Rvng Prsnts MX5 – Justine D (2007)
Digital rip @ 320 Kbps
This sounds a hell of a lot better than I expected!
Pretty … pretty … pretty … good!
Check out the tracklist:
Remember 2004? Remember suicidal depression in November, a whole summer spent watching VH1’s “I Love the 90s”, and the swift and vicious post-2 Many DJs backlash against “eclectic” DJ mixes? Well three years later, I’m still loving this tendency in 21st century mixology to just play whatever sounds good, regardless of genre or year of release. Besides, backlash comes and goes. The deserved acclaim thrown at the feet of Scottish duo Optimo is proof that even grouchy grousers have grown more comfortable with a generation of DJs out to keep on unearthing cool old music. All they’re trying to do is share, you know.
Optimo’s JD Twitch lent a hand with the recording for Justine D’s Mx5, the latest mix CD from New York’s Rvng boutique, following top shelf limited edition discs from Crazy Rhythms (the duo of Dan Selzer and Mike Simonetti) and DFA duder Tim Sweeney. Unlike Optimo’s mixes– potentially deadly acts of multi-track chainsaw juggling pulled off with the blithe, dizzying panache of assured showmen– Justine D blends and bleeds across eras with just your traditional DJ fades and chops, while still casting a wide net for cool records. A jury of cranky dance music fans might look at the tracklist for Mx5 and simply conclude “eclectic,” but I’m fairly comfortable saying it’s the first mix CD to ever feature Chic, Crass, and the Cars.
But like kohl around the eye, Justine D traces a small, dark spot on the dancefloor where flamboyant goth-pop, haughty electro(clash), hypnotic techno, rigid EBM, concrete block German new wave, skeletal punk, and glam-era Bowie all intersect. (She takes a short side trip at the start for a little shoegaze’n’sitars psychedelic baggy.) It’s a mid-tempo nighttime stroll through various districts of black-clad clubland, dour disco for dancing in place. Not for nothing does she choose the strings from the most zombie-zonked of Chic tracks, the ravenous but exhausted plea of “I Want Your Love”. The smashed neon and burnt chrome of Mx5‘s proto-techno and bleak disco could be the soundtrack to Blade Runner‘s wayward replicant Priss, lost on 2014’s Hollywood Boulevard Babylon.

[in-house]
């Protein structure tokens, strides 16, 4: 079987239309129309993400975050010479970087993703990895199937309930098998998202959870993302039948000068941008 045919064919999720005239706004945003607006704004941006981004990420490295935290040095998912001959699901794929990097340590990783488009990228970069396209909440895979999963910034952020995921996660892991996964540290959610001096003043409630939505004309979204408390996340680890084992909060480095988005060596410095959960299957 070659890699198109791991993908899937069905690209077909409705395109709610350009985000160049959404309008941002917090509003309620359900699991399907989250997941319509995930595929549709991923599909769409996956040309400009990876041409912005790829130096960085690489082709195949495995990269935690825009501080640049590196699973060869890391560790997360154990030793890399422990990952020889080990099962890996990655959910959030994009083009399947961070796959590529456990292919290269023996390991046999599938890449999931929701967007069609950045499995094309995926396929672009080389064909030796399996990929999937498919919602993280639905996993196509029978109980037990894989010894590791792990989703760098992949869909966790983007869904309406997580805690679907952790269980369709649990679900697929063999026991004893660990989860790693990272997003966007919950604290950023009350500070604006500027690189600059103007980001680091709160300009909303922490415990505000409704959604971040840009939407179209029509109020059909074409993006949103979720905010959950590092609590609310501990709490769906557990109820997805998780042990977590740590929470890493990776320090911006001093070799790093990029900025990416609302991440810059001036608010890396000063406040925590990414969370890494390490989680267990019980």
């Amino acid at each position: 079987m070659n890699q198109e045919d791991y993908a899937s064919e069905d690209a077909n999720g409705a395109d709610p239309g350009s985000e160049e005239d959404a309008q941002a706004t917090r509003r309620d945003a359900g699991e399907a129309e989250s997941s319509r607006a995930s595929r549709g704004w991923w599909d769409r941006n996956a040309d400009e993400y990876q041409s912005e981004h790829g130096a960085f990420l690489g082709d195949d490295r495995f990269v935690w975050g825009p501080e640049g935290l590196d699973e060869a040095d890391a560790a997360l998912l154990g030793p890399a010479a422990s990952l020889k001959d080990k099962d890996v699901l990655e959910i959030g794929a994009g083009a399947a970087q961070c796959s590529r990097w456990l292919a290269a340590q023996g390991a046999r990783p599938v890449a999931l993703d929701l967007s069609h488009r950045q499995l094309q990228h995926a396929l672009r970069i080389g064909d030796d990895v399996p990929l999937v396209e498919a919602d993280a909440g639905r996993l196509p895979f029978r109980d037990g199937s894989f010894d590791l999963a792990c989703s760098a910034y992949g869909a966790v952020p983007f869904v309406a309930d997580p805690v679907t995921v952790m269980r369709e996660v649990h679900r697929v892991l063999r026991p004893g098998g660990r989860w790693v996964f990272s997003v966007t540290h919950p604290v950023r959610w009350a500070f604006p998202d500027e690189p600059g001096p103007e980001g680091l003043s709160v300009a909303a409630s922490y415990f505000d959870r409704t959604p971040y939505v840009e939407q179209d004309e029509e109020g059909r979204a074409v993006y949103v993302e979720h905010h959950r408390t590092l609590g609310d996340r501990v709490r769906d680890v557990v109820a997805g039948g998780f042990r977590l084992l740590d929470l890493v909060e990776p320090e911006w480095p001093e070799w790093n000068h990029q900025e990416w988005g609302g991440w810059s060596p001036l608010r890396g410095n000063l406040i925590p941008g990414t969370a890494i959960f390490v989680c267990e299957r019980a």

Despite contemporary DJs and mp3 blog culture making formerly forbidden found sounds like Mick Fleetwood afro-disco tracks and Alan Parsons Project album cuts cool for old punkers and nu-ravers alike, many are still wary of anything tagged in iTunes as “goth” or “industrial.” My primary introduction to dance music came from an older girlfriend who had grown up and through the succession of 80s electronic beat music, from synthpop to industrial, hitting New York after college just as house music did. Listening to Mx5 brought back some pretty uncanny memories from the years we dated– learning about Nitzer Ebb and the Orb at the same time, getting into arguments about Ministry on the subway, slowly shedding my prejudices via rock- and foot-friendly bands like Christian Death that all goth had be a) Slow, and b) Terrible. (All of my fellow My Chemical Romance fans are urged to check out Only Theatre of Pain.)
All of those artists are on Mx5, snug in the DJ box next to more expected fare such as Hot Chip, Delia and Gavin, and Italian synth-soundtrack maestros Goblin– whose nightmarish combo of distant drums, music box chimes, gargling vocals, and death-folk guitar is the creepiest thing on the disc, and that’s before it turns into a funk rock record produced by Giorgio Moroder in Grandpa Munster drag. Surprise, surprise– it all sounds great. I’m not convinced enough to go trawling through the Wax Trax stax just yet, but isn’t that why we keep DJs around, to find these shiny lumps of coal? “Beware the savage lure of 1984,” Mr. Bowie seems to be warbling on the song of the same name, but that’s very poor advice on the evidence of Mx5.
-Jess Harvell, March 30, 2007